The above example is simple way to see the difference between the two methods of going long and of shorting. However, they are very extreme cases and are not as likely to happen. This is not to say that a company cannot go bankrupt (example after a major scandal) or cannot have its shares price skyrocket (example after the announcement of a takeover). However, through some simple risk management techniques such as sticking to the larger capitalised stocks and investing a portfolio of different shares, such extreme cases can be minimised and their impact on your overall wealth can be reduced significantly.
Can equity investing be profitable?
The easiest way to answer this question is to look at a broad-based index such as the S&P 500 which is a US stock market index based on the market capitalisations of 500 large companies having equities listed on the NYSE or NASDAQ.
The chart below shows the performance of the S&P 500 over the last 5 years from 5 April 2012 to 4th April 2017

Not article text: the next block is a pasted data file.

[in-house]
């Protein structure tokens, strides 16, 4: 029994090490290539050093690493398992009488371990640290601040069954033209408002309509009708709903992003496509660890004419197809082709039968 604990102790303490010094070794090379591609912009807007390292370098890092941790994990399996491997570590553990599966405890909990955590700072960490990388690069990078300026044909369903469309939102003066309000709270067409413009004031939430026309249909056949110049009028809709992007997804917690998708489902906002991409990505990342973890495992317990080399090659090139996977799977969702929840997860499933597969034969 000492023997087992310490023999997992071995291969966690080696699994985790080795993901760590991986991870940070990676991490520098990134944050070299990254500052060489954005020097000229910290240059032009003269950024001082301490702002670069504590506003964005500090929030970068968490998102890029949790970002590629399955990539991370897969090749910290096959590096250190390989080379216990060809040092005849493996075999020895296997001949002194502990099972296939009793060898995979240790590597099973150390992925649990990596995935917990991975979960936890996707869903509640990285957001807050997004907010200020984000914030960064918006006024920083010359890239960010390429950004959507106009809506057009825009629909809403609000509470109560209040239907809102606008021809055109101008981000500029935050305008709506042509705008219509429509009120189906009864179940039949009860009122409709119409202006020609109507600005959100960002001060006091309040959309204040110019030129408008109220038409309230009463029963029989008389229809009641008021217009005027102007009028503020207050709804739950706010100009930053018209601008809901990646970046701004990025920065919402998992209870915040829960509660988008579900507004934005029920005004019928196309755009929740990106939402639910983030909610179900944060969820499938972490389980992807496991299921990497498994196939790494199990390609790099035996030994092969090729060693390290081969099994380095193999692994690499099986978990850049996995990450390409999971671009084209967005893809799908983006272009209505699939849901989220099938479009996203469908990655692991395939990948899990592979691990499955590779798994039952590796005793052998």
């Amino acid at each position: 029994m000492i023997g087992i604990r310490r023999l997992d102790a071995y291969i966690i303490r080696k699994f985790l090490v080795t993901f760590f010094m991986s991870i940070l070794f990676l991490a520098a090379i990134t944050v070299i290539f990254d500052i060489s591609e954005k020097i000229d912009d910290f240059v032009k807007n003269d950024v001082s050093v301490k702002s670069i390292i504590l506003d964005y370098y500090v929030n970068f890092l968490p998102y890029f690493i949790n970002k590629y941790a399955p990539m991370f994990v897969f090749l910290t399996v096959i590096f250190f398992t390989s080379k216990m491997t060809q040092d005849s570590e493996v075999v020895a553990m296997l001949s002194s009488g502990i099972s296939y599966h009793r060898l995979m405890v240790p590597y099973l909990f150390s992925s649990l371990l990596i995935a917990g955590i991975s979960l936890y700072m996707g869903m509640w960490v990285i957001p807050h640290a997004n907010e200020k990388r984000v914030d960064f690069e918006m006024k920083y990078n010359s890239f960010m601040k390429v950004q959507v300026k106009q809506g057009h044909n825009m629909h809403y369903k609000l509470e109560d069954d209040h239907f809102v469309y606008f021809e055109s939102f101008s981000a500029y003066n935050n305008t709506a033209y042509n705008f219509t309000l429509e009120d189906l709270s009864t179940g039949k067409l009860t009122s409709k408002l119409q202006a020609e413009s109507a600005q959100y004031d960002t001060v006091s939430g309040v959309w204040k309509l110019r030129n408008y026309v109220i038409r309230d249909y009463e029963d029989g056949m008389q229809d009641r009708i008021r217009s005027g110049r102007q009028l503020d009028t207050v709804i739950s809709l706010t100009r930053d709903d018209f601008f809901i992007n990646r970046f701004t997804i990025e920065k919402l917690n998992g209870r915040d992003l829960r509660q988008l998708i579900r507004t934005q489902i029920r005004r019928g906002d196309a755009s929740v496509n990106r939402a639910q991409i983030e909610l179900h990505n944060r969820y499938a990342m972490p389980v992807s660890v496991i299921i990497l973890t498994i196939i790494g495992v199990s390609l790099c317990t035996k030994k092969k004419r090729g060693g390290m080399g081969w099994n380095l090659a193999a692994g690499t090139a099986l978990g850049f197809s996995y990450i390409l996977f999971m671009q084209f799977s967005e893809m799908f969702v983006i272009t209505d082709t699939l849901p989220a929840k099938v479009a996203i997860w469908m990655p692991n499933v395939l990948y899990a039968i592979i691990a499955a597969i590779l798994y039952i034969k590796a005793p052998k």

*Source: Google Finance
As can be clearly seen form the above chart the performance over 5 years of this equity index has been 67.57% equating to a 13.514% return per annum. Thus, it is true that double digit returns are still possible on equities and it has been the case for the last five years, based on real figures. What if we increase the time frame, perhaps the last 5 years were exceptional? The chart below shows the same S&P 500 index but over a 10 year period from 5th April 2007 to 4th April 2017. Hence, it also includes the latest major financial crisis:
*Source: Google Finance
Some interesting points to note:
- The 5 year and 10 year return on the same index are very similar which means that the annual equivalent of holding the same index for 10 years was 6.611% per annum (i.e. around half the last 5 year annual equivalent).